You should hang your guanciale in a space that is dark with a relative humidity of 60-70% and a temperature range of 55-65 degrees. Ideally, you’ll have a basement for this which is free of pests and dogs that like to jump.
Step 5 – Mangia!
After ~3-5 weeks of dry curing your guanciale should be ready to eat. Look for about 30% weight loss to determine when you are ready to cut and eat your delicious creation.
You can now cut into this savory treat and get cooking. My recommendation for starters is the aforementioned Bucatini all’Amatriciana. The quintessential dish which uses guanciale. You’ll need to purchase bucatini which is a thick spaghetti with a whole through the middle in order to make this dish. Recipe to follow…
Making Salumi is Fun!
Curing meat in your home is fun and fulfilling. It is truly Culinary Alchemy. There’s nothing better than cutting open that pancetta, coppa or salumi that you’ve made after a long wait and sharing it with your soon-to-be amazed friends. Seeing, smelling and tasting the transformation the meat has undergone is nothing short of amazing. All it takes a good set of instructions, quality meat, the right conditions, and a little bit of elbow grease.
If you enjoyed this post stay tuned for more great step-by-step recipes focusing on curing meat at home. Please check my other posts on Salumi and Charcuterie at TheHungryDogBlog.com or on my own personal site as I continue the journey to learn these culinary arts.
Hi, I was just wondering how much did the jowl cost from Bill the Butcher?
I think it was $6.99/#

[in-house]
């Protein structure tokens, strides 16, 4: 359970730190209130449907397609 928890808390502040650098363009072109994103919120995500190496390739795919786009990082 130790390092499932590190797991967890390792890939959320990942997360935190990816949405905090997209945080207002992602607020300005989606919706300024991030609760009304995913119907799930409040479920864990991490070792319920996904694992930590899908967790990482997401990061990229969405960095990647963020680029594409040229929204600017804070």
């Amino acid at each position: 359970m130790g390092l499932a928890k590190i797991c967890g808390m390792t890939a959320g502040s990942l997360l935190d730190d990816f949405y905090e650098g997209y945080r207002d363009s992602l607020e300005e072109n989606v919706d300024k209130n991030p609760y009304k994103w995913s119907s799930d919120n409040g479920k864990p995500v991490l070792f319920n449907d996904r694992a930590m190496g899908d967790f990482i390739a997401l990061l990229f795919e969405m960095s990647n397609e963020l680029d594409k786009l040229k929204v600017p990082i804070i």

Absolutely Amazing Post!! Thank You 100 times over! Just what I am looking for! In past we have just roasted the head and would boil down anything we didn’t eat that night for soup, but now I know how to get the jowls out!!! The best part!!! Thanks!!
Thanks Tracy! I’m glad you enjoyed it. Please do check out some of my other charcuterie ‘how to’ guides. I’ll be posting more this year!
YOU DO NOT SODIUM NITRITE SO I ASSUME IT IS NOT NEEDED IN THIS RECIPE — I AM A NOVICE SO I ASK LOTS OF QUESTIONS — ALSO WHEN I TRIED TO WTCH THE VIDEO IT SAID THE VIDIO IS PRIVATE —
Hi Tony –
Thanks for the comment and please keep them coming. For guanciale you don’t need to use pink salt. The salt does all the work here as it’s a thin cut. With your salt at 3% and the weight compression during the cure – the meat will be permeated and there will be little chance of bad bacteria growth.
As far as the video – thank you for the tip. I’ve updated it and it should work now.
Have you tried vacuum sealing the meat during the curing process? When I make gravlax I vacuum the fish and as the liquid releases I open the bag to pour it off and the reseal. The vacuum causes pressure. It works well. I love the idea of curing my own meat .